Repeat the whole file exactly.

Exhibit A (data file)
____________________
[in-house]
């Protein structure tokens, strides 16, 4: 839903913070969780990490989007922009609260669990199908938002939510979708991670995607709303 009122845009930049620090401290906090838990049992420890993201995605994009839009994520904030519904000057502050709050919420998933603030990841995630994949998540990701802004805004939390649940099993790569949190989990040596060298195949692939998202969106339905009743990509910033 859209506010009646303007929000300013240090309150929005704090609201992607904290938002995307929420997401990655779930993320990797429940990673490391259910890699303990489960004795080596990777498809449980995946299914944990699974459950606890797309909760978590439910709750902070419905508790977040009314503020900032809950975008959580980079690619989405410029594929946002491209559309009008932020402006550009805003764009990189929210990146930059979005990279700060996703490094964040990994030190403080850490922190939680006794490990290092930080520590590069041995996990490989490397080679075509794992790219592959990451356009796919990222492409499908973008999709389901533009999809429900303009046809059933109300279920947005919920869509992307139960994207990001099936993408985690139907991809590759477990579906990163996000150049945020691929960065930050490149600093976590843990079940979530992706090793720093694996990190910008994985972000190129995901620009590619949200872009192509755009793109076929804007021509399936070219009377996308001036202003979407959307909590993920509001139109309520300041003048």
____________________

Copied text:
[in-house]
């Protein structure tokens, strides 16, 4: 839903913070969780990490989007922009609260669990199908938002939510979708991670995607709303 009122845009930049620090401290906090838990049992420890993201995605994009839009994520904030519904000057502050709050919420998933603030990841995630994949998540990701802004805004939390649940099993790569949190989990040596060298195949692939998202969106339905009743990509910033 859209506010009646303007929000300013240090309150929005704090609201992607904290938002995307929420997401990655779930993320990797429940990673490391259910890699303990489960004795080596990777498809449980995946299914944990699974459950606890797309909760978590439910709750902070419905508790977040009314503020900032809950975008959580980079690619989405410029594929946002491209559309009008932020402006550009805003764009990189929210990146930059979005990279700060996703490094964040990994030190403080850490922190939680006794490990290092930080520590590069041995996990490989490397080679075509794992790219592959990451356009796919990222492409499908973008999709389901533009999809429900303009046809059933109300279920947005919920869509992307139960994207990001099936993408985690139907991809590759477990579906990163996000150049945020691929960065930050490149600093976590843990079940979530992706090793720093694996990190910008994985972000190129995901620009590619949200872009192509755009793109076929804007021509399936070219009377996308001036202003979407959307909590993920509001139109309520300041003048």